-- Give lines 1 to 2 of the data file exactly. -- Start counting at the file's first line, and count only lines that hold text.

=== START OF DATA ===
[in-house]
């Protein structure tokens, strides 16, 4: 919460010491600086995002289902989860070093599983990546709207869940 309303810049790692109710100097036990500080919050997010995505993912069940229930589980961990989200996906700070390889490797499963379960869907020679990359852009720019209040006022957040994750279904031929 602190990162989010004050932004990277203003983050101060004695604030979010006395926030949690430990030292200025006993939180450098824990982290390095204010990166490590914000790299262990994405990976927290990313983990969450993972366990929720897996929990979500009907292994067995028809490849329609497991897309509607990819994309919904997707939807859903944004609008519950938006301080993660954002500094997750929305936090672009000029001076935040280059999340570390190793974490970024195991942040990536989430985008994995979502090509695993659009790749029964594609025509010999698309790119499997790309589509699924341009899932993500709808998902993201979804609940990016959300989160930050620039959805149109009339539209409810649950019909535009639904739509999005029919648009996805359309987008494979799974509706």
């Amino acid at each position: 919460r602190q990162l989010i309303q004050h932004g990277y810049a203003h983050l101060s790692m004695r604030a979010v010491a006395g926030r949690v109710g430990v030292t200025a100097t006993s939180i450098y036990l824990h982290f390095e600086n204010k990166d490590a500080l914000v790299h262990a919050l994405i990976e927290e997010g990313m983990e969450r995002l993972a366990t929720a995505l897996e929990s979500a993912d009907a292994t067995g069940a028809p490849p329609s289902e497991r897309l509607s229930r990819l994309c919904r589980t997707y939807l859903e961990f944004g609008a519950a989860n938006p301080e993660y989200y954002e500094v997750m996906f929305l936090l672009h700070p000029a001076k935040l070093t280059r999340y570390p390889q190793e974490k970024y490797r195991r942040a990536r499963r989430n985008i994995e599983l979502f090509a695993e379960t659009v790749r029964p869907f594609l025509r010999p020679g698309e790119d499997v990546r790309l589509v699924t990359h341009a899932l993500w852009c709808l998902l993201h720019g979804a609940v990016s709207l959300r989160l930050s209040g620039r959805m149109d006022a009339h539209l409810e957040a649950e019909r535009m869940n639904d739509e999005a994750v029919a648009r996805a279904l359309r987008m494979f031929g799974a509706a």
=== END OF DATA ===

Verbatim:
[in-house]
């Protein structure tokens, strides 16, 4: 919460010491600086995002289902989860070093599983990546709207869940 309303810049790692109710100097036990500080919050997010995505993912069940229930589980961990989200996906700070390889490797499963379960869907020679990359852009720019209040006022957040994750279904031929 602190990162989010004050932004990277203003983050101060004695604030979010006395926030949690430990030292200025006993939180450098824990982290390095204010990166490590914000790299262990994405990976927290990313983990969450993972366990929720897996929990979500009907292994067995028809490849329609497991897309509607990819994309919904997707939807859903944004609008519950938006301080993660954002500094997750929305936090672009000029001076935040280059999340570390190793974490970024195991942040990536989430985008994995979502090509695993659009790749029964594609025509010999698309790119499997790309589509699924341009899932993500709808998902993201979804609940990016959300989160930050620039959805149109009339539209409810649950019909535009639904739509999005029919648009996805359309987008494979799974509706």